In the same way that corporate governance has been overhauled by Sarbanes Oxley (mispelled as Sorbane Oxley, Sarbannes Oxley, Sorbanes Oxley, Sarbanne Oxley, Sarbaines Oxley, Sarbanesoxley, Sorbanes Oxley , Sabanes Oxley, Sarbane Oxley, and Sarbanes Oaxley)
Sarbanes Oxley is meant "to protect investors by improving the accuracy and reliability of corporate disclosures made pursuant to the securities laws". Shouldn't Sarbanes Oxley type legislation also protect in the credit card realm?!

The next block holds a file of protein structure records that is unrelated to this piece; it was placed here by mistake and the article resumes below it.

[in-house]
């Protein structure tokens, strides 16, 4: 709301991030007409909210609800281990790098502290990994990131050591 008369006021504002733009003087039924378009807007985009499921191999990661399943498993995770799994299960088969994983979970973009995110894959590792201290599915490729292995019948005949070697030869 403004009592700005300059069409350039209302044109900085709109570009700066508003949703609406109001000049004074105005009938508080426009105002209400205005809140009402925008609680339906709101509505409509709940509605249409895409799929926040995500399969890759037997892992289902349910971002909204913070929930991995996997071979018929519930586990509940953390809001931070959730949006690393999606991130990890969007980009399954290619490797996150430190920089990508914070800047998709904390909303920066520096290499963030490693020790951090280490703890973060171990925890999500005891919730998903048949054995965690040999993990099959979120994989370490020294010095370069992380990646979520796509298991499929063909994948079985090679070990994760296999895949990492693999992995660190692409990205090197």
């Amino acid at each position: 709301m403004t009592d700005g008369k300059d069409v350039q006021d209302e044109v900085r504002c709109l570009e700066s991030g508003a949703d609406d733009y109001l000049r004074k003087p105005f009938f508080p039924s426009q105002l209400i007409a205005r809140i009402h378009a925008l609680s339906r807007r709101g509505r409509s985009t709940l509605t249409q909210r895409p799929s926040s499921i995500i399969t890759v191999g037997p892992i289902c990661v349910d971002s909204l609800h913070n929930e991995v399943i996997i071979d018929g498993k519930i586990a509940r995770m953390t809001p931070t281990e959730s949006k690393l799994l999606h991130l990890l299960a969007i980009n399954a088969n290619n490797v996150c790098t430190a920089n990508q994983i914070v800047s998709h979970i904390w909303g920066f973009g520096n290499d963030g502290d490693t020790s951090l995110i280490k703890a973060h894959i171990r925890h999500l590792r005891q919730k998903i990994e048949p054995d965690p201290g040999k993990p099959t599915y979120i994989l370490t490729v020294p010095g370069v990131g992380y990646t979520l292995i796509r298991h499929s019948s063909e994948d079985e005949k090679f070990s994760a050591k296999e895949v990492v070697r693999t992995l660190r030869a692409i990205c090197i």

Right now the ability to regulate (and penalize) credit card holders in making payments ontime has been resting on the shoulders of the card issuers themselves. In addition to conflicting self-interest, the industry has a bad track record including class action lawsuits settled against
Credit card class action
Citibank for 15.5mm
Chase for 22.2mm
Bank one 40mm
According to the Wall Street Journal Oct. 13, 2004, issuers were guilty of "Rolling back late payment from 10am to 1pm". In short, payments not received by 10am were late. Mail didn't come until 1pm so credit card companies bilked millions in late fees by essentially pulling the due date ahead.